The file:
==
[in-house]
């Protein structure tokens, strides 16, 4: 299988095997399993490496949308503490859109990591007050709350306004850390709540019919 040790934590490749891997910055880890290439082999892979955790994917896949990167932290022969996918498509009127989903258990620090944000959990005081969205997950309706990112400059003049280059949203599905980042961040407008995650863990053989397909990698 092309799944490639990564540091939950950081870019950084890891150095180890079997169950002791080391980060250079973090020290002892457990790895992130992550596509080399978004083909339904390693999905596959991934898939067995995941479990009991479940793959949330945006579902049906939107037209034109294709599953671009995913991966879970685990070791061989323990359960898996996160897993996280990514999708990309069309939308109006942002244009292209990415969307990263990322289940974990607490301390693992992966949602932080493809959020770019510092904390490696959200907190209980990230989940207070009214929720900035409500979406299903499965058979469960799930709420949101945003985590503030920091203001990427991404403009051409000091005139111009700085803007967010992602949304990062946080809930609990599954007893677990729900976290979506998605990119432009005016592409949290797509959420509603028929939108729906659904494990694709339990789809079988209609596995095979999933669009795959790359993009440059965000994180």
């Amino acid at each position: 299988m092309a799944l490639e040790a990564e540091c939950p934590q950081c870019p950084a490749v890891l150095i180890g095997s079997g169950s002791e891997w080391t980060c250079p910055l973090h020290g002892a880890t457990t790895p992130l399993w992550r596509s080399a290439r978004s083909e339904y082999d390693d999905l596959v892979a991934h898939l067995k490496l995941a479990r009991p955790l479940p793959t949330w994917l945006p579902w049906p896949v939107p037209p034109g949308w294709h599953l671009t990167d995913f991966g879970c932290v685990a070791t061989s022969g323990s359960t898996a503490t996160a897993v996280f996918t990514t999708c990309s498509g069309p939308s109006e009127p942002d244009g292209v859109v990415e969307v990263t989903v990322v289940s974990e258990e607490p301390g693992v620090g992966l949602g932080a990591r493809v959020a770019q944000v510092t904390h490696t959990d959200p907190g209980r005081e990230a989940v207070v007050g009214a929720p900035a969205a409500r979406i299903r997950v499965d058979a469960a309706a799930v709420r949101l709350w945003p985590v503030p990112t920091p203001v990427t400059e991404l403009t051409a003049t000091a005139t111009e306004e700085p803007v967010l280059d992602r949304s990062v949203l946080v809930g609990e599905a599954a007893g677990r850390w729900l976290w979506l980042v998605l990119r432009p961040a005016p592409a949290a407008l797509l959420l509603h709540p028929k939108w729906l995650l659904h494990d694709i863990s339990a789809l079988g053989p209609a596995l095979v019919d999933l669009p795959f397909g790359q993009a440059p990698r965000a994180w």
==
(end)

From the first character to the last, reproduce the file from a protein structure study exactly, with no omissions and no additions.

[in-house]
């Protein structure tokens, strides 16, 4: 299988095997399993490496949308503490859109990591007050709350306004850390709540019919 040790934590490749891997910055880890290439082999892979955790994917896949990167932290022969996918498509009127989903258990620090944000959990005081969205997950309706990112400059003049280059949203599905980042961040407008995650863990053989397909990698 092309799944490639990564540091939950950081870019950084890891150095180890079997169950002791080391980060250079973090020290002892457990790895992130992550596509080399978004083909339904390693999905596959991934898939067995995941479990009991479940793959949330945006579902049906939107037209034109294709599953671009995913991966879970685990070791061989323990359960898996996160897993996280990514999708990309069309939308109006942002244009292209990415969307990263990322289940974990607490301390693992992966949602932080493809959020770019510092904390490696959200907190209980990230989940207070009214929720900035409500979406299903499965058979469960799930709420949101945003985590503030920091203001990427991404403009051409000091005139111009700085803007967010992602949304990062946080809930609990599954007893677990729900976290979506998605990119432009005016592409949290797509959420509603028929939108729906659904494990694709339990789809079988209609596995095979999933669009795959790359993009440059965000994180």
């Amino acid at each position: 299988m092309a799944l490639e040790a990564e540091c939950p934590q950081c870019p950084a490749v890891l150095i180890g095997s079997g169950s002791e891997w080391t980060c250079p910055l973090h020290g002892a880890t457990t790895p992130l399993w992550r596509s080399a290439r978004s083909e339904y082999d390693d999905l596959v892979a991934h898939l067995k490496l995941a479990r009991p955790l479940p793959t949330w994917l945006p579902w049906p896949v939107p037209p034109g949308w294709h599953l671009t990167d995913f991966g879970c932290v685990a070791t061989s022969g323990s359960t898996a503490t996160a897993v996280f996918t990514t999708c990309s498509g069309p939308s109006e009127p942002d244009g292209v859109v990415e969307v990263t989903v990322v289940s974990e258990e607490p301390g693992v620090g992966l949602g932080a990591r493809v959020a770019q944000v510092t904390h490696t959990d959200p907190g209980r005081e990230a989940v207070v007050g009214a929720p900035a969205a409500r979406i299903r997950v499965d058979a469960a309706a799930v709420r949101l709350w945003p985590v503030p990112t920091p203001v990427t400059e991404l403009t051409a003049t000091a005139t111009e306004e700085p803007v967010l280059d992602r949304s990062v949203l946080v809930g609990e599905a599954a007893g677990r850390w729900l976290w979506l980042v998605l990119r432009p961040a005016p592409a949290a407008l797509l959420l509603h709540p028929k939108w729906l995650l659904h494990d694709i863990s339990a789809l079988g053989p209609a596995l095979v019919d999933l669009p795959f397909g790359q993009a440059p990698r965000a994180w």